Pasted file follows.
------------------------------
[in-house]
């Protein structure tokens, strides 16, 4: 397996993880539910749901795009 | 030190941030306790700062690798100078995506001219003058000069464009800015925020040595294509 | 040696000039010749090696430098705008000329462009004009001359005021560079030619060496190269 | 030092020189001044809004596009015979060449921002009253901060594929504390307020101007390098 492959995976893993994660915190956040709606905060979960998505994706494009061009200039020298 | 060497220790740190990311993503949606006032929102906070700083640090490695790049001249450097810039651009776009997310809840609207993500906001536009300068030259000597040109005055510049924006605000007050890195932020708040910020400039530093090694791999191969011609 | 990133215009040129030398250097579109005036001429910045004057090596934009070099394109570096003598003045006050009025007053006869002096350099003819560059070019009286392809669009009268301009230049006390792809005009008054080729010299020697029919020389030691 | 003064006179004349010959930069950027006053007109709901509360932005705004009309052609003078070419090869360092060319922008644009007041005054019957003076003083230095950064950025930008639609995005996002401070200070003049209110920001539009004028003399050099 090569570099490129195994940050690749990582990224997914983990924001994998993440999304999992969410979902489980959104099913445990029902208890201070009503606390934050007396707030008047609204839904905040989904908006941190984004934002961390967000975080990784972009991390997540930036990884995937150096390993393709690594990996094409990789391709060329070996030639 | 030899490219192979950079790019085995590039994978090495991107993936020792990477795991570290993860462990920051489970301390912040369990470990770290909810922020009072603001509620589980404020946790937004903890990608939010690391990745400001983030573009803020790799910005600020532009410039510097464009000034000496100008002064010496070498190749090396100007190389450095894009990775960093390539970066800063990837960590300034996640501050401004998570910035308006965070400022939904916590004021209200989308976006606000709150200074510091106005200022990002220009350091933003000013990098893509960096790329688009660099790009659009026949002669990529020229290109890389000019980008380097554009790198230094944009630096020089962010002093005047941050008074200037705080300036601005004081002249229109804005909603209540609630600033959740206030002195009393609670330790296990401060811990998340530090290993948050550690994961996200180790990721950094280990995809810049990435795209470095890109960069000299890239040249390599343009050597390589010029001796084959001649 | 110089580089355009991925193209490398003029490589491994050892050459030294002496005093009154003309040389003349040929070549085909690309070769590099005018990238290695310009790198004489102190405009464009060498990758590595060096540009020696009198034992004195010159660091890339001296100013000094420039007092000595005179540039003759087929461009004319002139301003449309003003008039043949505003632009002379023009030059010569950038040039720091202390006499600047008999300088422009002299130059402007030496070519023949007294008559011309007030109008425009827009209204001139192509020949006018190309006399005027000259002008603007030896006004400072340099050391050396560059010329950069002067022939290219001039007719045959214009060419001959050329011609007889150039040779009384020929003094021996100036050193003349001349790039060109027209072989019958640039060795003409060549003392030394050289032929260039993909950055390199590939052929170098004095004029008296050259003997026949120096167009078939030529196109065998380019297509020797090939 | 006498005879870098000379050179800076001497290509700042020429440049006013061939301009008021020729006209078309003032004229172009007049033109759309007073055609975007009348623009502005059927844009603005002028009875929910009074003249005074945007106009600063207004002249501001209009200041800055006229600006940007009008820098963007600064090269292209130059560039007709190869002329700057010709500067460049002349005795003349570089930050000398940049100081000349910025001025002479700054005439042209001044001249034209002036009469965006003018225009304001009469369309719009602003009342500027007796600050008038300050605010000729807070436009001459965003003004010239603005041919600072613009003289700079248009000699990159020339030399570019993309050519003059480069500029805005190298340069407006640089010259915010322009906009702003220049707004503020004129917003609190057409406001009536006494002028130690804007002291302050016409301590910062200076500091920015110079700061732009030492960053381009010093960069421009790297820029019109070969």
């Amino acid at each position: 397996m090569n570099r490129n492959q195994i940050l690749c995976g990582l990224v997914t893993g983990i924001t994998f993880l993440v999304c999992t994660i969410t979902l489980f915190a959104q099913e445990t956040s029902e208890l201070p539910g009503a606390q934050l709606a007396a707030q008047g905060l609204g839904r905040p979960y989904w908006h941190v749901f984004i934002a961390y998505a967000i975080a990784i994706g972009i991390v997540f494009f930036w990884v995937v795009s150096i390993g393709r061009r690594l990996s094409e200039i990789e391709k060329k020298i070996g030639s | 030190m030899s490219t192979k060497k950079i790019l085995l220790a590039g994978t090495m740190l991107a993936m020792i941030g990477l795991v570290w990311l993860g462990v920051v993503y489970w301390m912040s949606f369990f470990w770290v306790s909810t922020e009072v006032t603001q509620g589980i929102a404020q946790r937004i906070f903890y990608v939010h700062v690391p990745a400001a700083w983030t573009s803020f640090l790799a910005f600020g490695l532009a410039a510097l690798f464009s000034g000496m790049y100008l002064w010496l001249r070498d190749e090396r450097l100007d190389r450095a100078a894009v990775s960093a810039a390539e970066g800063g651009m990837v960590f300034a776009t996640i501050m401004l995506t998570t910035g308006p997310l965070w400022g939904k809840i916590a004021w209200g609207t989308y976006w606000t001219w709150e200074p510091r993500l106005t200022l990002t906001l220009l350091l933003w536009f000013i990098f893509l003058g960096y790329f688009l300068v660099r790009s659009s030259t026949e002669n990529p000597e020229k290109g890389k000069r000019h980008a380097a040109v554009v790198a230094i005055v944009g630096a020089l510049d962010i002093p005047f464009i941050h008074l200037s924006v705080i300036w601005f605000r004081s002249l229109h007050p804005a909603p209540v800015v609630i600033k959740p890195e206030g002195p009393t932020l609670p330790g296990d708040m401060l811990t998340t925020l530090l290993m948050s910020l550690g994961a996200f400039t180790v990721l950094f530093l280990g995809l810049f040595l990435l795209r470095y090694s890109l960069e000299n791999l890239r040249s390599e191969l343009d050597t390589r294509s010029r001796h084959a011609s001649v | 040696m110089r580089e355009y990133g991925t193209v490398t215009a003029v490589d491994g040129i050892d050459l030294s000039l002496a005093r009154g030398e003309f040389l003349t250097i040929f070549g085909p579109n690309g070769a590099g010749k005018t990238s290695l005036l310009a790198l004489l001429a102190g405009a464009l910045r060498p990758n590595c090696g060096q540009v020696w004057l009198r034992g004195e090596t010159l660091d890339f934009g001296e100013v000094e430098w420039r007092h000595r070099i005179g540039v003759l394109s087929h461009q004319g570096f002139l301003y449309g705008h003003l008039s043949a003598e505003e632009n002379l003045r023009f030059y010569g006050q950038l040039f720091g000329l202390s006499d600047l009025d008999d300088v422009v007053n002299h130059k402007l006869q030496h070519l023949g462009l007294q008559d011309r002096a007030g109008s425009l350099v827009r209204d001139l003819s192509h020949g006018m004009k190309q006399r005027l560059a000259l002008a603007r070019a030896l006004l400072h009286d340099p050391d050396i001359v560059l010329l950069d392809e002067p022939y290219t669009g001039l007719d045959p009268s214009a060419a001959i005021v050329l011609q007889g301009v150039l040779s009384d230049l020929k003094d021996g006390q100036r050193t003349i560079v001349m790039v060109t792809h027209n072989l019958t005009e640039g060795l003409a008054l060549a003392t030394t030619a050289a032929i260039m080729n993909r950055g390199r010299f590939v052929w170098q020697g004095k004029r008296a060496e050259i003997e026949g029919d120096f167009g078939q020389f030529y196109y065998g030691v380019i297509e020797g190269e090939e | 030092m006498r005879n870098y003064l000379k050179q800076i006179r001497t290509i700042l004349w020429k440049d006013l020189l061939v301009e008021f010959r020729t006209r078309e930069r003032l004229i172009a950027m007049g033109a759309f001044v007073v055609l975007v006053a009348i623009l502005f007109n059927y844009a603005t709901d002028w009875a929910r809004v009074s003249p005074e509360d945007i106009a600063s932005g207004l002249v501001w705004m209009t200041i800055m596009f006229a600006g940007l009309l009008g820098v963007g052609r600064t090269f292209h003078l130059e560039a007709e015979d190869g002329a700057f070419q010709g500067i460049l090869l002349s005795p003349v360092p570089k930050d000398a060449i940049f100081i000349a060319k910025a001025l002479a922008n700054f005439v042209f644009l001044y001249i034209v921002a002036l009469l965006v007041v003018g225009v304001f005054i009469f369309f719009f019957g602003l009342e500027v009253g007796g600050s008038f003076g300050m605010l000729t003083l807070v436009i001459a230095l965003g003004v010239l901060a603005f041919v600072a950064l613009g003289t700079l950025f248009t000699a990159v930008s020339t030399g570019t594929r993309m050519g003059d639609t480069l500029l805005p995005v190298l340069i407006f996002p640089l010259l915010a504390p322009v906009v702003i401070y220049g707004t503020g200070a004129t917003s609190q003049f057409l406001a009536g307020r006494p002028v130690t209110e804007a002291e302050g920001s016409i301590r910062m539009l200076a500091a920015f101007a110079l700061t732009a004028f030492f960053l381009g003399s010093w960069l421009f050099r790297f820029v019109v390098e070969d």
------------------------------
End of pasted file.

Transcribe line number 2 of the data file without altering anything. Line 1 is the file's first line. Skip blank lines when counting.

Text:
């Protein structure tokens, strides 16, 4: 397996993880539910749901795009 | 030190941030306790700062690798100078995506001219003058000069464009800015925020040595294509 | 040696000039010749090696430098705008000329462009004009001359005021560079030619060496190269 | 030092020189001044809004596009015979060449921002009253901060594929504390307020101007390098 492959995976893993994660915190956040709606905060979960998505994706494009061009200039020298 | 060497220790740190990311993503949606006032929102906070700083640090490695790049001249450097810039651009776009997310809840609207993500906001536009300068030259000597040109005055510049924006605000007050890195932020708040910020400039530093090694791999191969011609 | 990133215009040129030398250097579109005036001429910045004057090596934009070099394109570096003598003045006050009025007053006869002096350099003819560059070019009286392809669009009268301009230049006390792809005009008054080729010299020697029919020389030691 | 003064006179004349010959930069950027006053007109709901509360932005705004009309052609003078070419090869360092060319922008644009007041005054019957003076003083230095950064950025930008639609995005996002401070200070003049209110920001539009004028003399050099 090569570099490129195994940050690749990582990224997914983990924001994998993440999304999992969410979902489980959104099913445990029902208890201070009503606390934050007396707030008047609204839904905040989904908006941190984004934002961390967000975080990784972009991390997540930036990884995937150096390993393709690594990996094409990789391709060329070996030639 | 030899490219192979950079790019085995590039994978090495991107993936020792990477795991570290993860462990920051489970301390912040369990470990770290909810922020009072603001509620589980404020946790937004903890990608939010690391990745400001983030573009803020790799910005600020532009410039510097464009000034000496100008002064010496070498190749090396100007190389450095894009990775960093390539970066800063990837960590300034996640501050401004998570910035308006965070400022939904916590004021209200989308976006606000709150200074510091106005200022990002220009350091933003000013990098893509960096790329688009660099790009659009026949002669990529020229290109890389000019980008380097554009790198230094944009630096020089962010002093005047941050008074200037705080300036601005004081002249229109804005909603209540609630600033959740206030002195009393609670330790296990401060811990998340530090290993948050550690994961996200180790990721950094280990995809810049990435795209470095890109960069000299890239040249390599343009050597390589010029001796084959001649 | 110089580089355009991925193209490398003029490589491994050892050459030294002496005093009154003309040389003349040929070549085909690309070769590099005018990238290695310009790198004489102190405009464009060498990758590595060096540009020696009198034992004195010159660091890339001296100013000094420039007092000595005179540039003759087929461009004319002139301003449309003003008039043949505003632009002379023009030059010569950038040039720091202390006499600047008999300088422009002299130059402007030496070519023949007294008559011309007030109008425009827009209204001139192509020949006018190309006399005027000259002008603007030896006004400072340099050391050396560059010329950069002067022939290219001039007719045959214009060419001959050329011609007889150039040779009384020929003094021996100036050193003349001349790039060109027209072989019958640039060795003409060549003392030394050289032929260039993909950055390199590939052929170098004095004029008296050259003997026949120096167009078939030529196109065998380019297509020797090939 | 006498005879870098000379050179800076001497290509700042020429440049006013061939301009008021020729006209078309003032004229172009007049033109759309007073055609975007009348623009502005059927844009603005002028009875929910009074003249005074945007106009600063207004002249501001209009200041800055006229600006940007009008820098963007600064090269292209130059560039007709190869002329700057010709500067460049002349005795003349570089930050000398940049100081000349910025001025002479700054005439042209001044001249034209002036009469965006003018225009304001009469369309719009602003009342500027007796600050008038300050605010000729807070436009001459965003003004010239603005041919600072613009003289700079248009000699990159020339030399570019993309050519003059480069500029805005190298340069407006640089010259915010322009906009702003220049707004503020004129917003609190057409406001009536006494002028130690804007002291302050016409301590910062200076500091920015110079700061732009030492960053381009010093960069421009790297820029019109070969």